The Faith: Book I of the Uprising Trilogy


Page 23 of 45


Chapter XX

Again, the scent of pines rushed at me as I entered the home. This first impression of smell was stifled by another sense, this one of touch. The barrel of a pistol was thrust into the small of my back. Then a voice breathed behind me. "Turn about slowly or it's your life."

I complied. And stared in shock at the quiet valet who stared back from his half-moon glasses.

"You!" he gasped.

I nodded, smiling. "Good evening." There wasn't much else to say.

"What are you doing here? You'll get us all killed! Fuchs is sure to be watching the house!"

"I know, but we have no one else to turn to. Is your master at home?"

"Of course he is. He hasn't been let into the palace since the coup, but we're sure they're watching his every move. The minister could ruin everything for Fuchs. But with poor Mercedes . . . " He trailed off, lowering his pistol.

The valet led me through the home carrying a small lantern to light our path. Striding through the dark corridors, the servant came to a pair of French doors and slipped inside, closing them behind before I could enter. I moved back from the panes and waited in the darkness.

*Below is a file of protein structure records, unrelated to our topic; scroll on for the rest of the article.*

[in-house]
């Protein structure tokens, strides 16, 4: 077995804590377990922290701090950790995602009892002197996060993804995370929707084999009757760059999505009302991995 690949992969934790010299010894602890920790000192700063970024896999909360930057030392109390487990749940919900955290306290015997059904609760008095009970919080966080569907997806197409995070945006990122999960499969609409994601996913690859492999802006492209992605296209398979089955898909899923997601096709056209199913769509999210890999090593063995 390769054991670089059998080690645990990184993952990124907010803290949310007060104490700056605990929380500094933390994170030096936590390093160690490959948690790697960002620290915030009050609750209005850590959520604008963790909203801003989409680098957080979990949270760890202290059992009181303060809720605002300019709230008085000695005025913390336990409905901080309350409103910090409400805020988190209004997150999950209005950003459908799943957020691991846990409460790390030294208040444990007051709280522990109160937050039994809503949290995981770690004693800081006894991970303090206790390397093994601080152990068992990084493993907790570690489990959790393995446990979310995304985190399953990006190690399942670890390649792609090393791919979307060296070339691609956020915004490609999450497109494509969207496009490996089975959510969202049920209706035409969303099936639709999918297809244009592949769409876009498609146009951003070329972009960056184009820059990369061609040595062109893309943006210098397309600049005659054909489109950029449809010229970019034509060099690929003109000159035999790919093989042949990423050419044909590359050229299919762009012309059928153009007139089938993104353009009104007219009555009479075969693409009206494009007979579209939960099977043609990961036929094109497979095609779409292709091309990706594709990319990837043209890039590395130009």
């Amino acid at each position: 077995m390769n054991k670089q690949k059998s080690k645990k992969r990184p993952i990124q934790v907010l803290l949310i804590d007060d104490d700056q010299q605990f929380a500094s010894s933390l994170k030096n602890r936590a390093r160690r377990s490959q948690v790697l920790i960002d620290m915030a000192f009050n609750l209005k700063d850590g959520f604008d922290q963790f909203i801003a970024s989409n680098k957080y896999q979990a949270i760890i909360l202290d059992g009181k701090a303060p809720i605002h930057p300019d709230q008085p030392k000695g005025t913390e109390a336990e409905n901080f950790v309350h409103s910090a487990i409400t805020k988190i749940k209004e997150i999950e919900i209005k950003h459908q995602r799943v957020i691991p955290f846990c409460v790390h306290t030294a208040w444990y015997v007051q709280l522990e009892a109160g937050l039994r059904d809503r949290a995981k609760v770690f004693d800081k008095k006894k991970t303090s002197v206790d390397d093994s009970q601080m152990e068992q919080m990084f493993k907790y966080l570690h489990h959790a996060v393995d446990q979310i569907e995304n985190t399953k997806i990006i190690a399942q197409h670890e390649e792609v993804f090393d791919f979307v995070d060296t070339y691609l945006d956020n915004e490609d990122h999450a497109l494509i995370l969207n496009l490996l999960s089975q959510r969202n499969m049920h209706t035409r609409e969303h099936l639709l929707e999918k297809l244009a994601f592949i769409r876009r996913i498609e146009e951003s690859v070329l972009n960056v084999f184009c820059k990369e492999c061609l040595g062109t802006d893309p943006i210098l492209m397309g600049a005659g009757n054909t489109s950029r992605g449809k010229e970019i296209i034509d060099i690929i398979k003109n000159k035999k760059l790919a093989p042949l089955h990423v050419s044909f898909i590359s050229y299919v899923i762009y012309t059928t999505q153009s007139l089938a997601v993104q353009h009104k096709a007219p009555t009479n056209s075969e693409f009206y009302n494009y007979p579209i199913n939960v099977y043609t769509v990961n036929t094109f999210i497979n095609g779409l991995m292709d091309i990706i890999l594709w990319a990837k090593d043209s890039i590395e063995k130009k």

The door flew open and Joseph raced out, his nightshirt billowing about him. "Nathaniel!" he cried, grabbing me in a hearty embrace. I patted him awkwardly on the back, again unsure of what to say.

He backed up, still grabbing my shoulders and stared me in the eye. His face looked creased and sunken by the valet's lantern. "You've no idea how good it is to you see you alive. I feared the worst." The minister paused. "However, it probably wasn't a good idea coming here. The Courtiers are sure to be around."

I nodded. "We had nowhere else to turn."

He chuckled darkly. "I know, I know. It's been two days since the coup, and he's already started the changes. Fuchs has implemented new policies in the palace and dismissed dozens of workers. They're all of lower classes of course, but he claims the need for heightened security since his brother's death. It can only get worse from here. And speaking of, you're alive! Does the Archduke live?" He appeared to hold his breath, his eyes stabbing into my mine.

"He does. Phillip and Logan are safe . . . for the moment."

"Thank heavens! We play with pawns and kings now. If Fuchs' pawns kill our new king, the country is done for. Tell me everything."